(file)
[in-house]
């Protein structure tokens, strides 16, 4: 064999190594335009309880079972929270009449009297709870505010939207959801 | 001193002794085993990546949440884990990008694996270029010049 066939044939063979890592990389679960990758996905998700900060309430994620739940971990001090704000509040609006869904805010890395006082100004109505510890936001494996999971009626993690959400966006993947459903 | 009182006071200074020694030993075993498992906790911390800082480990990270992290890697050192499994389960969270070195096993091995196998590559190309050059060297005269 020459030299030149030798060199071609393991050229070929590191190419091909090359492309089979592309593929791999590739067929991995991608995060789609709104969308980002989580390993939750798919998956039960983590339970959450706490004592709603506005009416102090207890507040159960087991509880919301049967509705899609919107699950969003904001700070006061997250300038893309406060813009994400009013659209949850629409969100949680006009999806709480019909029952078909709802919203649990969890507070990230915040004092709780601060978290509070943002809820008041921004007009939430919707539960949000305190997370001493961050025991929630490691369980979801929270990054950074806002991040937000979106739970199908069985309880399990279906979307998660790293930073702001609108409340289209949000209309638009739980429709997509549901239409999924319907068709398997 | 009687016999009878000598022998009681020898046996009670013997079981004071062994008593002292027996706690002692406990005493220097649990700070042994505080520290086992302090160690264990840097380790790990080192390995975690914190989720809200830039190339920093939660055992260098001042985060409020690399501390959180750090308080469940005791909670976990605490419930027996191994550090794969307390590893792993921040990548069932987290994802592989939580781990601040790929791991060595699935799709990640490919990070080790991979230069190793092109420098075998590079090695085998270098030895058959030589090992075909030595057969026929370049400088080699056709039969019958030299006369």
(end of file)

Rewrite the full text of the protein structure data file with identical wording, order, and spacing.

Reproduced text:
[in-house]
């Protein structure tokens, strides 16, 4: 064999190594335009309880079972929270009449009297709870505010939207959801 | 001193002794085993990546949440884990990008694996270029010049 066939044939063979890592990389679960990758996905998700900060309430994620739940971990001090704000509040609006869904805010890395006082100004109505510890936001494996999971009626993690959400966006993947459903 | 009182006071200074020694030993075993498992906790911390800082480990990270992290890697050192499994389960969270070195096993091995196998590559190309050059060297005269 020459030299030149030798060199071609393991050229070929590191190419091909090359492309089979592309593929791999590739067929991995991608995060789609709104969308980002989580390993939750798919998956039960983590339970959450706490004592709603506005009416102090207890507040159960087991509880919301049967509705899609919107699950969003904001700070006061997250300038893309406060813009994400009013659209949850629409969100949680006009999806709480019909029952078909709802919203649990969890507070990230915040004092709780601060978290509070943002809820008041921004007009939430919707539960949000305190997370001493961050025991929630490691369980979801929270990054950074806002991040937000979106739970199908069985309880399990279906979307998660790293930073702001609108409340289209949000209309638009739980429709997509549901239409999924319907068709398997 | 009687016999009878000598022998009681020898046996009670013997079981004071062994008593002292027996706690002692406990005493220097649990700070042994505080520290086992302090160690264990840097380790790990080192390995975690914190989720809200830039190339920093939660055992260098001042985060409020690399501390959180750090308080469940005791909670976990605490419930027996191994550090794969307390590893792993921040990548069932987290994802592989939580781990601040790929791991060595699935799709990640490919990070080790991979230069190793092109420098075998590079090695085998270098030895058959030589090992075909030595057969026929370049400088080699056709039969019958030299006369």